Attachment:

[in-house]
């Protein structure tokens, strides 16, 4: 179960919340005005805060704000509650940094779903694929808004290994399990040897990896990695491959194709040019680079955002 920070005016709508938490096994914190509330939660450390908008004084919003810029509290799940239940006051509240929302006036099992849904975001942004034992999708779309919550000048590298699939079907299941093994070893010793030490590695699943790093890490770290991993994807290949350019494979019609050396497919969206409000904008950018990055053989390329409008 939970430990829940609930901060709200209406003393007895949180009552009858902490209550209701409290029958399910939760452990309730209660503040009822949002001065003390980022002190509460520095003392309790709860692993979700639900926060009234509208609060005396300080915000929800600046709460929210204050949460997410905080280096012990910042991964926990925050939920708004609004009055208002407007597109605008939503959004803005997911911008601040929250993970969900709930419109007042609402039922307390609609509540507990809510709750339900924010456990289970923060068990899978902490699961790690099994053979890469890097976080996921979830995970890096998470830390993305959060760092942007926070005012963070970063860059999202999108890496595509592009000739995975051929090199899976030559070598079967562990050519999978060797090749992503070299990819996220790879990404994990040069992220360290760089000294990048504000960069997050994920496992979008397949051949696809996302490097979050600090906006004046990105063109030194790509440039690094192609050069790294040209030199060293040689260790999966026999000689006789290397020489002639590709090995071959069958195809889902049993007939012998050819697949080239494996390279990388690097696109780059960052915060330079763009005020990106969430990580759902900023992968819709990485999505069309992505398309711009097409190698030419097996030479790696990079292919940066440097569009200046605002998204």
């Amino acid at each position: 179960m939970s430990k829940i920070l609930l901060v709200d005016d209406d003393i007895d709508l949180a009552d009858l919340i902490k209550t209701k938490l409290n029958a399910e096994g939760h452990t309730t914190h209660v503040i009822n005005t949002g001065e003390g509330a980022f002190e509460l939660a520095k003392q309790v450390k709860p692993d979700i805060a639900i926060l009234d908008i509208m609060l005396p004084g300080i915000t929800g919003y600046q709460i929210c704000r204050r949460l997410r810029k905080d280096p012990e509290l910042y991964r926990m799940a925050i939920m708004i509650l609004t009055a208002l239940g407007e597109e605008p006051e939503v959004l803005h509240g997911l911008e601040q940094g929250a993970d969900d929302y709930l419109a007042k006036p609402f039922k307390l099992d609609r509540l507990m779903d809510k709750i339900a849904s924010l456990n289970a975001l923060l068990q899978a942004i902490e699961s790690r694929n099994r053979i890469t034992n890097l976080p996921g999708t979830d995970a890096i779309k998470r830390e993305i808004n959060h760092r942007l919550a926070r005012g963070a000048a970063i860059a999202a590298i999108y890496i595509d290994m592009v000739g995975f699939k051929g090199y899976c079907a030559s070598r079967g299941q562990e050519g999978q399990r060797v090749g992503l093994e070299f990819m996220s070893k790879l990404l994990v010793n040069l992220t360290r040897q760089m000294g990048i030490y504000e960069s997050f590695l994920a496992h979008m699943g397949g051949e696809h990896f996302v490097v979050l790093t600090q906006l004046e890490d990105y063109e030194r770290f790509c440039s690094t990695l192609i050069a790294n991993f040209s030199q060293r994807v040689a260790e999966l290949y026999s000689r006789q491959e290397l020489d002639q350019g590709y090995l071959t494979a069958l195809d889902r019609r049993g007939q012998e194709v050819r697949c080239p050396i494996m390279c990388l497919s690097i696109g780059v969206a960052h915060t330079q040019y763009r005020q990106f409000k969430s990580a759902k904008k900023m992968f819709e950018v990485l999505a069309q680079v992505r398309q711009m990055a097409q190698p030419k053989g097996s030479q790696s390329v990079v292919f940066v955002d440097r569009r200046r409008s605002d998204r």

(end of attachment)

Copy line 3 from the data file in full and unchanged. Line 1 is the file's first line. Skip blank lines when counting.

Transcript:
């Amino acid at each position: 179960m939970s430990k829940i920070l609930l901060v709200d005016d209406d003393i007895d709508l949180a009552d009858l919340i902490k209550t209701k938490l409290n029958a399910e096994g939760h452990t309730t914190h209660v503040i009822n005005t949002g001065e003390g509330a980022f002190e509460l939660a520095k003392q309790v450390k709860p692993d979700i805060a639900i926060l009234d908008i509208m609060l005396p004084g300080i915000t929800g919003y600046q709460i929210c704000r204050r949460l997410r810029k905080d280096p012990e509290l910042y991964r926990m799940a925050i939920m708004i509650l609004t009055a208002l239940g407007e597109e605008p006051e939503v959004l803005h509240g997911l911008e601040q940094g929250a993970d969900d929302y709930l419109a007042k006036p609402f039922k307390l099992d609609r509540l507990m779903d809510k709750i339900a849904s924010l456990n289970a975001l923060l068990q899978a942004i902490e699961s790690r694929n099994r053979i890469t034992n890097l976080p996921g999708t979830d995970a890096i779309k998470r830390e993305i808004n959060h760092r942007l919550a926070r005012g963070a000048a970063i860059a999202a590298i999108y890496i595509d290994m592009v000739g995975f699939k051929g090199y899976c079907a030559s070598r079967g299941q562990e050519g999978q399990r060797v090749g992503l093994e070299f990819m996220s070893k790879l990404l994990v010793n040069l992220t360290r040897q760089m000294g990048i030490y504000e960069s997050f590695l994920a496992h979008m699943g397949g051949e696809h990896f996302v490097v979050l790093t600090q906006l004046e890490d990105y063109e030194r770290f790509c440039s690094t990695l192609i050069a790294n991993f040209s030199q060293r994807v040689a260790e999966l290949y026999s000689r006789q491959e290397l020489d002639q350019g590709y090995l071959t494979a069958l195809d889902r019609r049993g007939q012998e194709v050819r697949c080239p050396i494996m390279c990388l497919s690097i696109g780059v969206a960052h915060t330079q040019y763009r005020q990106f409000k969430s990580a759902k904008k900023m992968f819709e950018v990485l999505a069309q680079v992505r398309q711009m990055a097409q190698p030419k053989g097996s030479q790696s390329v990079v292919f940066v955002d440097r569009r200046r409008s605002d998204r």